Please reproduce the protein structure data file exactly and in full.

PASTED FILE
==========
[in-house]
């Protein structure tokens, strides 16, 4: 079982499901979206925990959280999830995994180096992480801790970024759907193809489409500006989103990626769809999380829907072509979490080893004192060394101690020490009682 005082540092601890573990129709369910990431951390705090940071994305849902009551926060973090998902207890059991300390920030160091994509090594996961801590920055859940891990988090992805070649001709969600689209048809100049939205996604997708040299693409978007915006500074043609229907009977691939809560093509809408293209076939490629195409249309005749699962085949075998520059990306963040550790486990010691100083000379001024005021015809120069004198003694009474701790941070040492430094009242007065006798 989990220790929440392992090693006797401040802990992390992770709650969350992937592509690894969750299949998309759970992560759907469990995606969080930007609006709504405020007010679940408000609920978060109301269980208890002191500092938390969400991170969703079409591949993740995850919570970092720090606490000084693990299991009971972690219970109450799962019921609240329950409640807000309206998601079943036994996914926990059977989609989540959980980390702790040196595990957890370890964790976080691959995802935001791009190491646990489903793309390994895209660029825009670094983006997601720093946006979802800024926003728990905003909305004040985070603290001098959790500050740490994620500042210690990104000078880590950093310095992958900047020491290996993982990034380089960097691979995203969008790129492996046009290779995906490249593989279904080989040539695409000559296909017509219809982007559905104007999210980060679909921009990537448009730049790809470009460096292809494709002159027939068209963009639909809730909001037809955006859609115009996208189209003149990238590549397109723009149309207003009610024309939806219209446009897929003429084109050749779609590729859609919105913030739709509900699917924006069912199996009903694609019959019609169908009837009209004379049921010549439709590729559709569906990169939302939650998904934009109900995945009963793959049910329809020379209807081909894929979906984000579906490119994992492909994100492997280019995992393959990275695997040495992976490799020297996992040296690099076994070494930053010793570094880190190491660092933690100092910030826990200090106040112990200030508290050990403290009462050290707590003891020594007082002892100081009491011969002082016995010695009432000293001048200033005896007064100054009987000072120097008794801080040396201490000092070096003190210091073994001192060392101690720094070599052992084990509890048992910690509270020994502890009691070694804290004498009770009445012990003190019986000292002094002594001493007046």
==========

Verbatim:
[in-house]
């Protein structure tokens, strides 16, 4: 079982499901979206925990959280999830995994180096992480801790970024759907193809489409500006989103990626769809999380829907072509979490080893004192060394101690020490009682 005082540092601890573990129709369910990431951390705090940071994305849902009551926060973090998902207890059991300390920030160091994509090594996961801590920055859940891990988090992805070649001709969600689209048809100049939205996604997708040299693409978007915006500074043609229907009977691939809560093509809408293209076939490629195409249309005749699962085949075998520059990306963040550790486990010691100083000379001024005021015809120069004198003694009474701790941070040492430094009242007065006798 989990220790929440392992090693006797401040802990992390992770709650969350992937592509690894969750299949998309759970992560759907469990995606969080930007609006709504405020007010679940408000609920978060109301269980208890002191500092938390969400991170969703079409591949993740995850919570970092720090606490000084693990299991009971972690219970109450799962019921609240329950409640807000309206998601079943036994996914926990059977989609989540959980980390702790040196595990957890370890964790976080691959995802935001791009190491646990489903793309390994895209660029825009670094983006997601720093946006979802800024926003728990905003909305004040985070603290001098959790500050740490994620500042210690990104000078880590950093310095992958900047020491290996993982990034380089960097691979995203969008790129492996046009290779995906490249593989279904080989040539695409000559296909017509219809982007559905104007999210980060679909921009990537448009730049790809470009460096292809494709002159027939068209963009639909809730909001037809955006859609115009996208189209003149990238590549397109723009149309207003009610024309939806219209446009897929003429084109050749779609590729859609919105913030739709509900699917924006069912199996009903694609019959019609169908009837009209004379049921010549439709590729559709569906990169939302939650998904934009109900995945009963793959049910329809020379209807081909894929979906984000579906490119994992492909994100492997280019995992393959990275695997040495992976490799020297996992040296690099076994070494930053010793570094880190190491660092933690100092910030826990200090106040112990200030508290050990403290009462050290707590003891020594007082002892100081009491011969002082016995010695009432000293001048200033005896007064100054009987000072120097008794801080040396201490000092070096003190210091073994001192060392101690720094070599052992084990509890048992910690509270020994502890009691070694804290004498009770009445012990003190019986000292002094002594001493007046």